The dopaminergic drugs are typically the one’s most strongly associated with addiction. Dopamine plays a crucial role in the brains reward systems and release of dopamine reinforces behaviors. Dopamine’s activity is also typically what makes something neurotoxic or not. Although dopamine is a neurotransmitter, it is also a neurotoxin. The natural metabolism of dopamine to free-radical metabolites causes oxidative damage to cells. The more dopamine activity stimulated by a drug, the more neurotoxic potential it has. Even though MDMA is listed primarily as a serotonergic drug, it also induces release of dopamine. This dopamine release is what gives MDMA it’s neurotoxic properties.

Drugs that affect GABA systems are typically GABA agonists, meaning they fit into the GABA receptor similarly to GABA itself. Activating GABA receptors displays inhibitory effects on neurons and often causes a calming, or sedative affect.

A majority of recreational drugs affecting glutaminergic systems are antagonists, meaning they block glutamate activity by binding to receptors but not activating them. This blocks the activation of the receptor by excitatory glutamate molecules. These drugs can actually reduce excitotoxic damage by reducing the amount of excitation of the nervous system. Nitrous oxide is a non-toxic drug of this group.

Drug interactions

Here’s a chart for a more detailed picture.

Drug Interactions

Alcohol:As mentioned before, alcohol affects many different neurotransmitter systems. For this reason, it is particularly dangerous to mix with other drugs. Alcohol should be avoided with cocaine, amphetamines, MDMA, opioids, ketamine, many pharmacueticals and GHB.

MDMA: Caution should also be taken with mixing MDMA and other drugs. MDMA inhibits CYP 450 enzymes in the liver that are responsible for drug metabolism. This can interfere with your body’s ability to normally breakdown drugs and could contribute to toxic or prolonged effects.

Opioids, Methamphetamines, Cocaine: All of this drugs have high risk when mixed with others drugs, especially when mixing with each other. Because of the strong dopamine activity of these drugs, they should never be combined with each other, alcohol, MDMA or prescription drugs.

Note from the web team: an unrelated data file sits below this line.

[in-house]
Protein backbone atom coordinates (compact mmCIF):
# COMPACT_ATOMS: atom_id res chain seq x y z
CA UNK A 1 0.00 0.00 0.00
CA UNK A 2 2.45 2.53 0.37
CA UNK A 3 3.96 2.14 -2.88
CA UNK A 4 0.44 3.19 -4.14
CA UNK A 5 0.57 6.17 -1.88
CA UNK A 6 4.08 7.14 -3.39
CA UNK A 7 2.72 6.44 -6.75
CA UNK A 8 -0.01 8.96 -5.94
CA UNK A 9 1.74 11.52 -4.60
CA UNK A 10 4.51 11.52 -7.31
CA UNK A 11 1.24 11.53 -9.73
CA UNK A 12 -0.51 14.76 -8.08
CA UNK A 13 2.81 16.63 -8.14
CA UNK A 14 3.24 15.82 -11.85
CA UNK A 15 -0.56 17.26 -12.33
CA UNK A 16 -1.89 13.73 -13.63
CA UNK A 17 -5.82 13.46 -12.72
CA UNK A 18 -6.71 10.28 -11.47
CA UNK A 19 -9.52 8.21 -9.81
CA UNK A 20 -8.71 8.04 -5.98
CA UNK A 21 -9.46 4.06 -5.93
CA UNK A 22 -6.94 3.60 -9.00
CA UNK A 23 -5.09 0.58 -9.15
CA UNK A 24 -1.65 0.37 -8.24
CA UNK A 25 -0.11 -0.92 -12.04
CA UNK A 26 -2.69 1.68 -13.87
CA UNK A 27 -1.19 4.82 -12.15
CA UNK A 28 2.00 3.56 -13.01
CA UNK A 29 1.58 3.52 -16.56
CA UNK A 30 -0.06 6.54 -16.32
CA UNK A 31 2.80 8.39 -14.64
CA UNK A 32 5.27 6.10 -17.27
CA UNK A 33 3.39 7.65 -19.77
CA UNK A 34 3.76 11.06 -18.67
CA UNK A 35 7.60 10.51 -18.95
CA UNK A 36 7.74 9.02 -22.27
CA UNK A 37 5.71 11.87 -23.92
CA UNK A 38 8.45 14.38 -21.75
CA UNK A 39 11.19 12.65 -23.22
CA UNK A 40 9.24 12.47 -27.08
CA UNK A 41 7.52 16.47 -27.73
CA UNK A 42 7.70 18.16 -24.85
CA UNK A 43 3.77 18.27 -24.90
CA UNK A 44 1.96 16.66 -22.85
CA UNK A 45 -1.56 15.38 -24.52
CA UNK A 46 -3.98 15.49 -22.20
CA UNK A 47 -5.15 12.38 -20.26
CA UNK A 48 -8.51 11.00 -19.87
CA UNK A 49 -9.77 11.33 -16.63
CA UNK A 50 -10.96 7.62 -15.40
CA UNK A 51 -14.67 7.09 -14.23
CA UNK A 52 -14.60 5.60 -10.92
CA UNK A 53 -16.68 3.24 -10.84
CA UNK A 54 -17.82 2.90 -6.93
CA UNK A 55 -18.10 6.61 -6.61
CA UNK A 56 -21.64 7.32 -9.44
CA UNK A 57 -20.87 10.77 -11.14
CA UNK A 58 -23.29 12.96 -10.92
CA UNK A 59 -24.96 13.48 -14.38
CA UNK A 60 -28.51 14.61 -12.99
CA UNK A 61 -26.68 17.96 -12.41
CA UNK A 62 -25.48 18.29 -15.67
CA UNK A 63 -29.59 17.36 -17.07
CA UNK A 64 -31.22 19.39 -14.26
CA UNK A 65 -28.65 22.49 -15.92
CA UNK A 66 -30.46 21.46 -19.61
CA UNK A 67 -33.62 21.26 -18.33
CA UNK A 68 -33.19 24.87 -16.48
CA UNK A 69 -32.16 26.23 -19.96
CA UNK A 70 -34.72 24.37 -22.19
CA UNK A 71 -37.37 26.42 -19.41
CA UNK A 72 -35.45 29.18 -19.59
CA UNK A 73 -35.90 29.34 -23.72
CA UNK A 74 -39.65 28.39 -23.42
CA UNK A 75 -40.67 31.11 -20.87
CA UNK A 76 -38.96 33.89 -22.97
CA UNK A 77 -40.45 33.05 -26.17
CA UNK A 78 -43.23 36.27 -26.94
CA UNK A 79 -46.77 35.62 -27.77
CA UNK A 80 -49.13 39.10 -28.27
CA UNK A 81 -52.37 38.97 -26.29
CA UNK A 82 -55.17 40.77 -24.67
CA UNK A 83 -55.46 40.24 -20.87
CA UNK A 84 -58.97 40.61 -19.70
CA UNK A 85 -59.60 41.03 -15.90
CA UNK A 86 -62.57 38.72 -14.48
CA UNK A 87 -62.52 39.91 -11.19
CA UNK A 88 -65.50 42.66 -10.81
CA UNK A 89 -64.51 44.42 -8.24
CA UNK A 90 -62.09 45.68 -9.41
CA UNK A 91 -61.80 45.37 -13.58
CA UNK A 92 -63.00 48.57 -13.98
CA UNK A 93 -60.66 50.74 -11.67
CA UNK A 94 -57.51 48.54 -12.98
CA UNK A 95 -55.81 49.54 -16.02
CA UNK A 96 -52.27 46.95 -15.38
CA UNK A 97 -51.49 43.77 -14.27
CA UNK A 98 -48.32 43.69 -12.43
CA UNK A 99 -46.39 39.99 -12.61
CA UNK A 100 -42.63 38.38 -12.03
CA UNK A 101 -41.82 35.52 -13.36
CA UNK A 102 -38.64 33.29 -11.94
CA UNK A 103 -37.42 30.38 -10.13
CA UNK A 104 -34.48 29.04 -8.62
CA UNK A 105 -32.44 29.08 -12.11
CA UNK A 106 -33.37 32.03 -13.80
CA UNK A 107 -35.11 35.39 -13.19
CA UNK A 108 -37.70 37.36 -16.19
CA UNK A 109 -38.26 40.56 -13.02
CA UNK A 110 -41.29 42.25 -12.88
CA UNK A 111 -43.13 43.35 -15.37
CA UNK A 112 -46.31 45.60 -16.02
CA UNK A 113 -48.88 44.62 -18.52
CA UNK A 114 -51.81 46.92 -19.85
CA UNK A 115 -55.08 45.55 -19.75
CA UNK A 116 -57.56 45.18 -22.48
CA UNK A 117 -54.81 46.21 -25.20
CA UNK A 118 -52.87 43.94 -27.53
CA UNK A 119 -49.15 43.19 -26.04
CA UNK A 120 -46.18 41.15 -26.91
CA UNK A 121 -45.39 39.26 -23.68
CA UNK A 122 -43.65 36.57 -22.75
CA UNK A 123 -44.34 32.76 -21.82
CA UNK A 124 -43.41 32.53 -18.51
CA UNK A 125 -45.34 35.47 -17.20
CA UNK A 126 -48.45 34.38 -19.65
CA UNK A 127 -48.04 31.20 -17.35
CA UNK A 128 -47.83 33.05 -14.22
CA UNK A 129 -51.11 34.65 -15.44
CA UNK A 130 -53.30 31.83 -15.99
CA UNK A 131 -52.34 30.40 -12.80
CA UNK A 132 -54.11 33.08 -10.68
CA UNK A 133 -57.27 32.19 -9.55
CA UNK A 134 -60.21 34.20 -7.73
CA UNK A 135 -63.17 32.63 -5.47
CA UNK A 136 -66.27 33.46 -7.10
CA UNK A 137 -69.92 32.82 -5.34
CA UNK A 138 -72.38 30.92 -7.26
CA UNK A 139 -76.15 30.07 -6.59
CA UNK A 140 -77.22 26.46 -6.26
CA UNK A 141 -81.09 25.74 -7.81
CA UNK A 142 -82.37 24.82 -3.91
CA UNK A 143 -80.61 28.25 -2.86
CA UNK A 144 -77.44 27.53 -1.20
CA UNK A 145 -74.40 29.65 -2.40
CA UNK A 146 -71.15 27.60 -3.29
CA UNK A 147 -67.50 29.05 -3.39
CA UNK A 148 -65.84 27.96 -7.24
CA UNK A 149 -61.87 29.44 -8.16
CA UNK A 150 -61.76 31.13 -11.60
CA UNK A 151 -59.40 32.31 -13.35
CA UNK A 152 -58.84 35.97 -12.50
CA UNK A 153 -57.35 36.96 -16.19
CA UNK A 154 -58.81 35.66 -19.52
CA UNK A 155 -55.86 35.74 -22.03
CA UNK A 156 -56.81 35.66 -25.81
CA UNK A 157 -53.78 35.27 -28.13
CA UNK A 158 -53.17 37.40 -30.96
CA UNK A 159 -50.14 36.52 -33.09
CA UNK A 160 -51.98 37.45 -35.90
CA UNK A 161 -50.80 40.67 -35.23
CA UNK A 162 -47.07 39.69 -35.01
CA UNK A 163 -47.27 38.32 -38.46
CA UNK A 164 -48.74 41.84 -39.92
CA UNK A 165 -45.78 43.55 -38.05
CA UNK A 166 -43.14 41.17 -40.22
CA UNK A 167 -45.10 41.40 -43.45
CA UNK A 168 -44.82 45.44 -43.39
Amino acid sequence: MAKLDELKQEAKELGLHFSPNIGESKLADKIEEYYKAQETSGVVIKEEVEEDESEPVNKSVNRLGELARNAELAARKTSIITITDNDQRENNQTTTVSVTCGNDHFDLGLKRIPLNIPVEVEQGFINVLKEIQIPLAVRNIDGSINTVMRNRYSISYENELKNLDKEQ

SSRI’s:

SSRI’s (selective serotonin reuptake inhibitors) are widely prescribed as antidepressants. They block the reabsorption of serotonin into the releasing neuron, trapping it into the synapse making it more available for binding to a receptor. MDMA and other drugs have similar effects. This makes them very dangerous to mix with SSRI antidepressant. The combined effects of multiple drugs blocking the serotonin reuptake can cause an overload of serotonin in the synapse, having toxic effects. This can result in serotonin syndrome, which can cause brain damage and even death.

MAOI’s

MAOIs (Mono Amine Oxidase Inhibitors) are another class of drugs typically used to treat depression. In our body’s, we have an enzyme called mono amine oxidase that is responsible for degrading neurotransmitters such as serotonin and dopamine, to regulate the body’s circulating supply. By inhibiting this enzyme with a drug, you get elevated levels of serotonin, dopamine, norepinephrine and other neurotransmitters. This, like SSRI’s can cause an excess of certain neurotransmitters in the synapse and lead to toxicity and damage.

It is best to avoid taking medications with drugs.

What can you do to be safe?

Drug reagent tests- Dancesafe.org offers drugs testing kits that can give you chemical information about your drugs. They can tell you if MDMA, amphetamines, piperazines and other drugs are present.

Pillreports.comPillreports is a great tool. It is a online database full of different pills circulating the black market. People test them with kits, or by taking them, and write detailed reports with pictures, helping you identify your pill’s batch and deciding if it is the quality you feel safe consuming.